Texas Parks Worth Visiting During National Parks Week

There’s still time to plan a trip.

By Marika FlattApril 7, 2016 9:30 am,

Have you been to a Texas park recently? If not, it’s a good time to change that. The National Park Service turns 100 this year. And National Parks Week is the third week in April.

Officially, there are two main national parks in Texas: Big Bend and Guadalupe Mountains, both in west Texas.

Guadalupe Mountains National Park in Salt Flat is the world’s premier example of a fossil reef from the Permian Era. The park is known for its extensive hiking and backpacking opportunities in one of the nation’s most pristine wilderness areas.

While you’ve probably heard of Big Bend, how about Big Thicket?

It’s a national preserve in Beaumont that protects the incredible diversity of life found where multiple habitats converge in southeast Texas. Hiking trails and waterways meander through nine different ecosystems, from longleaf pine forests to cypress-lined bayous.

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There’s Amistad, in Del Rio, whose name comes from the Spanish word meaning friendship. It’s best known for excellent water-based recreation, camping, hiking and rock art.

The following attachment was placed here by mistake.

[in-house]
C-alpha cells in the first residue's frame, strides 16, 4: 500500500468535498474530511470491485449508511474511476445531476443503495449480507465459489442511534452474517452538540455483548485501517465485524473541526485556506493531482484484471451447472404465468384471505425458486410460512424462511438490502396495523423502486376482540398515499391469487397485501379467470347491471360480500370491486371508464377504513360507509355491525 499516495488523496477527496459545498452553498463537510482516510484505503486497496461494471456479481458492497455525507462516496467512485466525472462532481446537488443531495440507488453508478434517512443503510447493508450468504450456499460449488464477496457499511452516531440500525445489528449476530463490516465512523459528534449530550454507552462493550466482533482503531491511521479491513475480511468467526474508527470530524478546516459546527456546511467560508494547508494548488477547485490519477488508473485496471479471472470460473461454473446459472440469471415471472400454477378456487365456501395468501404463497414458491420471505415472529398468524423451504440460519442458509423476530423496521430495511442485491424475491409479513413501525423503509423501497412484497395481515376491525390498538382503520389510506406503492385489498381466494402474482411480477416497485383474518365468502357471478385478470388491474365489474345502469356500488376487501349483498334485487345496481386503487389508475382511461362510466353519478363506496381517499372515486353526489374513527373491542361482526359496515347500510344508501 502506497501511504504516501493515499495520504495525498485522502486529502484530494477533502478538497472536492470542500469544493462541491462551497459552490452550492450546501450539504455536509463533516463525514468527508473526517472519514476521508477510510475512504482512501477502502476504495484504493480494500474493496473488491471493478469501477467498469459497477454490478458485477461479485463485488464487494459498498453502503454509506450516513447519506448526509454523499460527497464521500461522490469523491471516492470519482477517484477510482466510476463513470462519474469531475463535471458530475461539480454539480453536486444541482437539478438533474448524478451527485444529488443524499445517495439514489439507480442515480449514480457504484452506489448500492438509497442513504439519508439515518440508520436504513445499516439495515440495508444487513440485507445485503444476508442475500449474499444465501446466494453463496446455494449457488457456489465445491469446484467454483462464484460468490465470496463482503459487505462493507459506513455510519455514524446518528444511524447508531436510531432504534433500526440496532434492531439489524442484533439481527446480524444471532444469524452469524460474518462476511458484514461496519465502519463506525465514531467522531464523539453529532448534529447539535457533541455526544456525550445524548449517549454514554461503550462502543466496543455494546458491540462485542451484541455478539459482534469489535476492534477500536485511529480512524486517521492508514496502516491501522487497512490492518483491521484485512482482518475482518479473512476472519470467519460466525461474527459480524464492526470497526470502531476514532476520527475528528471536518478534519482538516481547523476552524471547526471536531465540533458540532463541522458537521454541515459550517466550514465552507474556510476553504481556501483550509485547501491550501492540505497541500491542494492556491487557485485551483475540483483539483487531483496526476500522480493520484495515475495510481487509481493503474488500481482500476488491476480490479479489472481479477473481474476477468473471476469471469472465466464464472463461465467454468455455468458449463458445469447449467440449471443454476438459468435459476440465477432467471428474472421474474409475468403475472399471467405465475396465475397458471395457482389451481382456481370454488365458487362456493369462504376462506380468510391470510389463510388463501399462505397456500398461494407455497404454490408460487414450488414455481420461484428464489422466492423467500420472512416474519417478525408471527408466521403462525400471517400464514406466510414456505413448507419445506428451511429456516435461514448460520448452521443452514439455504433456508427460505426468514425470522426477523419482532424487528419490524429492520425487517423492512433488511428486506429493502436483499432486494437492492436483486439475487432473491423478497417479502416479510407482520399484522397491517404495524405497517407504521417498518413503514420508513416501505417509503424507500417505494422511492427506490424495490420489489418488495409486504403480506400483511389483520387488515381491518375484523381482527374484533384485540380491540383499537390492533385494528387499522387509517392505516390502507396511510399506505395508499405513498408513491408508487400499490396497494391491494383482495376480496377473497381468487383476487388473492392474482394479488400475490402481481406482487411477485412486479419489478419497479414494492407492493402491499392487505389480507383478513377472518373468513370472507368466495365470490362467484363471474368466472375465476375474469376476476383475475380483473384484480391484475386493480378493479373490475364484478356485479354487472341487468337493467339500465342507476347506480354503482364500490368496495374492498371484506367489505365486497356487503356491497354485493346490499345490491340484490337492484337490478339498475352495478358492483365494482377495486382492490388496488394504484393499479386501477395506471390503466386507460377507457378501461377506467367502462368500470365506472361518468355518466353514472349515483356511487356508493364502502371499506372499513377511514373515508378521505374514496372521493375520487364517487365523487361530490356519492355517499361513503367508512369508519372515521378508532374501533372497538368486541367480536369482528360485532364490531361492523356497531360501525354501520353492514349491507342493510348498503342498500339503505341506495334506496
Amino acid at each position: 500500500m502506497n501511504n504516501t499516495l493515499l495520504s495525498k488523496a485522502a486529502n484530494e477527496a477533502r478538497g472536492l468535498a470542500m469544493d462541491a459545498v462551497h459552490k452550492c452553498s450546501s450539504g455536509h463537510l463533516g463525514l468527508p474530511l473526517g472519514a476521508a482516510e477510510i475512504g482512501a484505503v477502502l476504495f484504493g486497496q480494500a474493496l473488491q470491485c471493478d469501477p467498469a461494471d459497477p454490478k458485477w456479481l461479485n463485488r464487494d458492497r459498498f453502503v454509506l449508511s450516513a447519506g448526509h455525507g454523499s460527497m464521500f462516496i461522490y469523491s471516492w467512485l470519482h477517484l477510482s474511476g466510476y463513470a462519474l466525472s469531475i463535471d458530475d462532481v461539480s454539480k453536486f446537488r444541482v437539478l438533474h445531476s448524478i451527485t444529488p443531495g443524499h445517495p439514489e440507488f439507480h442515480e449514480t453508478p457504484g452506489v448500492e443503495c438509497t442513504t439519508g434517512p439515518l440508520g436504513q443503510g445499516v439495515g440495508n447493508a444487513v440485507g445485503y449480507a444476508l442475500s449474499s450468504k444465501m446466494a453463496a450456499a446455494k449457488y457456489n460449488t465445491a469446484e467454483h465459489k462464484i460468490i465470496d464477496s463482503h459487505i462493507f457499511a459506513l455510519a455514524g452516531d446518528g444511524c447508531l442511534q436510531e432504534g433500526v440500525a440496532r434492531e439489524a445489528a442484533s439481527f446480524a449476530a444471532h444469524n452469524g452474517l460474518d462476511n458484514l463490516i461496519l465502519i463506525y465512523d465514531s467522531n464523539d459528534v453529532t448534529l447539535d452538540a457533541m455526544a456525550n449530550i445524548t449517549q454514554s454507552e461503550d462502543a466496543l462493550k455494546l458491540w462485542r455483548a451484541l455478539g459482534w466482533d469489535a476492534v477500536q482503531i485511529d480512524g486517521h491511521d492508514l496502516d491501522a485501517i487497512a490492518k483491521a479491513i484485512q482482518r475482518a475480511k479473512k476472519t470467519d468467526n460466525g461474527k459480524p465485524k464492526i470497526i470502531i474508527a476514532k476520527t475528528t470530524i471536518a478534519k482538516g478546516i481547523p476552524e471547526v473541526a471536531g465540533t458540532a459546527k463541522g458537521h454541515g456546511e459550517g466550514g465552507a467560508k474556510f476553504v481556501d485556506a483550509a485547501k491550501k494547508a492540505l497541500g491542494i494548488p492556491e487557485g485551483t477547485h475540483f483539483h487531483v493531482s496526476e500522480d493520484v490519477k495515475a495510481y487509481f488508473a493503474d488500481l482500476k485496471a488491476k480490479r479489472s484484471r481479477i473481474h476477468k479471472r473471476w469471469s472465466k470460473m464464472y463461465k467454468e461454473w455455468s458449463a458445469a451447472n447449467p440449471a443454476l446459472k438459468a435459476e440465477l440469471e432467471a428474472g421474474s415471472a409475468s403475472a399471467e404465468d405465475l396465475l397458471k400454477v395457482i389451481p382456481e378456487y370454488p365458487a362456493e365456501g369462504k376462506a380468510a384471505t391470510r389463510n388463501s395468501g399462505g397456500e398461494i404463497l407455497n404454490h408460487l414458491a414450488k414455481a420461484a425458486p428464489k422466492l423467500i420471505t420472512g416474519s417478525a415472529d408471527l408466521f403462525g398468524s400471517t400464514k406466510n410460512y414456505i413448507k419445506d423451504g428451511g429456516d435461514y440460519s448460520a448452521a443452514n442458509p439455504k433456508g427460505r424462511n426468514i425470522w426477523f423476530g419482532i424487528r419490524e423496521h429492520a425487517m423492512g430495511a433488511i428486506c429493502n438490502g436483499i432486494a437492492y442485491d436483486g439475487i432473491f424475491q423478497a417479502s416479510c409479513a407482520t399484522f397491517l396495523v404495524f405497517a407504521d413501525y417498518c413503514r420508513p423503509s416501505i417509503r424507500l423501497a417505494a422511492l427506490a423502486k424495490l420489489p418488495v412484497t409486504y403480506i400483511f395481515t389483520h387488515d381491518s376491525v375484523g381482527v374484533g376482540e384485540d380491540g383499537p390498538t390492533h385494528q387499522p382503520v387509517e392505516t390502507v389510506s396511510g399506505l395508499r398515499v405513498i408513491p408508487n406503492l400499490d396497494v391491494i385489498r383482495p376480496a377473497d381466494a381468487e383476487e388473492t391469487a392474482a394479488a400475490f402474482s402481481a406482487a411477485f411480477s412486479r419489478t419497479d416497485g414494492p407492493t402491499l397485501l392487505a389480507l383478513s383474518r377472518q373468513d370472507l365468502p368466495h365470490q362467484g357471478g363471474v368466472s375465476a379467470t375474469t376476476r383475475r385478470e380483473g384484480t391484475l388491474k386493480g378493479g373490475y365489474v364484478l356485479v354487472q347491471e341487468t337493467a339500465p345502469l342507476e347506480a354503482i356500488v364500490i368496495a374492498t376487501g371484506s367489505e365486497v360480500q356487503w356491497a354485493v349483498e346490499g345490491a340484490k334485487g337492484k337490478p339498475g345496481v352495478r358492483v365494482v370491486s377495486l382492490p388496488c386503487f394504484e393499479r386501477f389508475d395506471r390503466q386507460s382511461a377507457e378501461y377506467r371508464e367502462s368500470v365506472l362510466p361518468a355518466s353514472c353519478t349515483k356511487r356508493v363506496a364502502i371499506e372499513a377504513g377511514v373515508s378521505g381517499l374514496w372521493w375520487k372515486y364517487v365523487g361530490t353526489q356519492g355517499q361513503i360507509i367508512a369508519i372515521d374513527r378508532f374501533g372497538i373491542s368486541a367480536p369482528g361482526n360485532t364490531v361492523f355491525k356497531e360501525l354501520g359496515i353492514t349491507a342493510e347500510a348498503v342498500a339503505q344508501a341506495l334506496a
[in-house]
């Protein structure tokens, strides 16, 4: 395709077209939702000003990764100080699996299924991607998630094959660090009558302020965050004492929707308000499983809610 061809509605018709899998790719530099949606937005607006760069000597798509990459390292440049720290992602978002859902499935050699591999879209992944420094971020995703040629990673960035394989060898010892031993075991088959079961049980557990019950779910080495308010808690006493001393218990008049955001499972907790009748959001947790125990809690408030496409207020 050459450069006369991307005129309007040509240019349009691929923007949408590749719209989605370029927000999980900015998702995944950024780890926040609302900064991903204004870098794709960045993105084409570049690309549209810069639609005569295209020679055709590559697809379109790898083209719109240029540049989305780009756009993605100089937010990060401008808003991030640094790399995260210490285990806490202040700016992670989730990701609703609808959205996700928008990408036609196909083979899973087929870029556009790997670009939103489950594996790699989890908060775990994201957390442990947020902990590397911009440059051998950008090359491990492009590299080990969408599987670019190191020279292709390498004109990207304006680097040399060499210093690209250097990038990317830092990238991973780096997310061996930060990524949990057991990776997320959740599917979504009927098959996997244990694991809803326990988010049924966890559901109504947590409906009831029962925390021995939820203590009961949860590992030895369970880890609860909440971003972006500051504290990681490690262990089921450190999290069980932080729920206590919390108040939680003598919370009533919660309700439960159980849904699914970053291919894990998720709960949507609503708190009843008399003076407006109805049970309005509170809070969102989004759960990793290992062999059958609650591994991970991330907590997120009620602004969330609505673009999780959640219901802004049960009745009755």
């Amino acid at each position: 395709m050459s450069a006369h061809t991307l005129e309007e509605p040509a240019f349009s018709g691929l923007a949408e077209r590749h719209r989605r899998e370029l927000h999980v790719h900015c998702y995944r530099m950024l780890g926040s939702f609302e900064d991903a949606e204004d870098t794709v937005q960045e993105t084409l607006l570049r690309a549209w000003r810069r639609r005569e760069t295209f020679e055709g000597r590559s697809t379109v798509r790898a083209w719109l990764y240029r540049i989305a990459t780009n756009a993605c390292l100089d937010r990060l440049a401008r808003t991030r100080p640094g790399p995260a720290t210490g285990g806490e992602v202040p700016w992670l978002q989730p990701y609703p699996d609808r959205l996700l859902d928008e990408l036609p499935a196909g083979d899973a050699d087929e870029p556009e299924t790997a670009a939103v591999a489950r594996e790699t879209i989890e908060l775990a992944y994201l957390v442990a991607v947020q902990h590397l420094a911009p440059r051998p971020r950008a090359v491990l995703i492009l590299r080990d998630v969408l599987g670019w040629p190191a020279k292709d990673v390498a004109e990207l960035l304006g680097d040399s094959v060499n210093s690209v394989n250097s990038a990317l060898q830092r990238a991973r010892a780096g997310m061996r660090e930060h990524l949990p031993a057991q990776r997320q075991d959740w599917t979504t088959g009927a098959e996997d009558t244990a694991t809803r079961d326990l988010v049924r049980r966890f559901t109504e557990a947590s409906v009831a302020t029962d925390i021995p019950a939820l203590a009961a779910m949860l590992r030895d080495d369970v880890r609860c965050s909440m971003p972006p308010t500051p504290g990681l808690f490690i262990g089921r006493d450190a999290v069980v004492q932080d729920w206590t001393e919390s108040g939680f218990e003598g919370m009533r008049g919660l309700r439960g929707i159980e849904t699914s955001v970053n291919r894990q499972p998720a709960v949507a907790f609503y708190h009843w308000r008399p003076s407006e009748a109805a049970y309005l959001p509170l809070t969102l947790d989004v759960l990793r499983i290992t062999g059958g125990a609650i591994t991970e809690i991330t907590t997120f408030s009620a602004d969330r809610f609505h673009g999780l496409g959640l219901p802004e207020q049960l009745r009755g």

Padre Island National Seashore in Corpus Christi protects 70 miles of coastline, dunes, prairies, and wind tidal flats teeming with life. And it’s a safe nesting ground for the Kemp’s Ridley sea turtle.

Alibates Flint Quarries in Fritch was well-known 13-thousand years ago by mammoth hunters as a place to get the best stone for their tools. The colorful flint found in today’s Texas panhandle never lost its value and usefulness.

And Palo Duro Canyon State Park near Amarillo is Nicknamed the Grand Canyon of Texas. It’s the second largest canyon in the country and its intricate geologic layers and steep, colorful walls, do bear some resemblance to its bigger, grander counterpart in Arizona.